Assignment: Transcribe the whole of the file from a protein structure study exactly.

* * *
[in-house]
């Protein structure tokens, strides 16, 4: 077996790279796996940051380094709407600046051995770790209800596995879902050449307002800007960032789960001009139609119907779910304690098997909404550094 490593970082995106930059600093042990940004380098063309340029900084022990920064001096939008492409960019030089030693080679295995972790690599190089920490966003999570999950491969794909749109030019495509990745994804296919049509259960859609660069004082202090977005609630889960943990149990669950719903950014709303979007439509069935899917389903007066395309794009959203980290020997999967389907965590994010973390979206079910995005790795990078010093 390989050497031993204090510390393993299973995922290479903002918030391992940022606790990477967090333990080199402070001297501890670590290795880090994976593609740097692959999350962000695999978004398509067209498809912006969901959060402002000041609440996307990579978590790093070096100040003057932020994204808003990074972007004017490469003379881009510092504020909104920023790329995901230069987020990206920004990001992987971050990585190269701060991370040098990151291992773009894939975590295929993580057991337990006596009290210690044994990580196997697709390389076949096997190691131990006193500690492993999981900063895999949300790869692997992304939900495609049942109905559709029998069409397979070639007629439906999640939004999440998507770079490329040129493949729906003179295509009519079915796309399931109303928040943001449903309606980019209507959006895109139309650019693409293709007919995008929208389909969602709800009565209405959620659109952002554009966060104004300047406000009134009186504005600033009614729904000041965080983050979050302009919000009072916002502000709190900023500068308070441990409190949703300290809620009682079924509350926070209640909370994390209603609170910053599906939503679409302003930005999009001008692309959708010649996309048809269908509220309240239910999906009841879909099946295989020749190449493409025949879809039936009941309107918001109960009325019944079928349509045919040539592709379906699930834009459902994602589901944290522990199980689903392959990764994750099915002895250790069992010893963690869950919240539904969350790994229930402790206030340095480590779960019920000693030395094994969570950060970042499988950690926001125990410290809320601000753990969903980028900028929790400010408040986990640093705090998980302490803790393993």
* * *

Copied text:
[in-house]
């Protein structure tokens, strides 16, 4: 077996790279796996940051380094709407600046051995770790209800596995879902050449307002800007960032789960001009139609119907779910304690098997909404550094 490593970082995106930059600093042990940004380098063309340029900084022990920064001096939008492409960019030089030693080679295995972790690599190089920490966003999570999950491969794909749109030019495509990745994804296919049509259960859609660069004082202090977005609630889960943990149990669950719903950014709303979007439509069935899917389903007066395309794009959203980290020997999967389907965590994010973390979206079910995005790795990078010093 390989050497031993204090510390393993299973995922290479903002918030391992940022606790990477967090333990080199402070001297501890670590290795880090994976593609740097692959999350962000695999978004398509067209498809912006969901959060402002000041609440996307990579978590790093070096100040003057932020994204808003990074972007004017490469003379881009510092504020909104920023790329995901230069987020990206920004990001992987971050990585190269701060991370040098990151291992773009894939975590295929993580057991337990006596009290210690044994990580196997697709390389076949096997190691131990006193500690492993999981900063895999949300790869692997992304939900495609049942109905559709029998069409397979070639007629439906999640939004999440998507770079490329040129493949729906003179295509009519079915796309399931109303928040943001449903309606980019209507959006895109139309650019693409293709007919995008929208389909969602709800009565209405959620659109952002554009966060104004300047406000009134009186504005600033009614729904000041965080983050979050302009919000009072916002502000709190900023500068308070441990409190949703300290809620009682079924509350926070209640909370994390209603609170910053599906939503679409302003930005999009001008692309959708010649996309048809269908509220309240239910999906009841879909099946295989020749190449493409025949879809039936009941309107918001109960009325019944079928349509045919040539592709379906699930834009459902994602589901944290522990199980689903392959990764994750099915002895250790069992010893963690869950919240539904969350790994229930402790206030340095480590779960019920000693030395094994969570950060970042499988950690926001125990410290809320601000753990969903980028900028929790400010408040986990640093705090998980302490803790393993």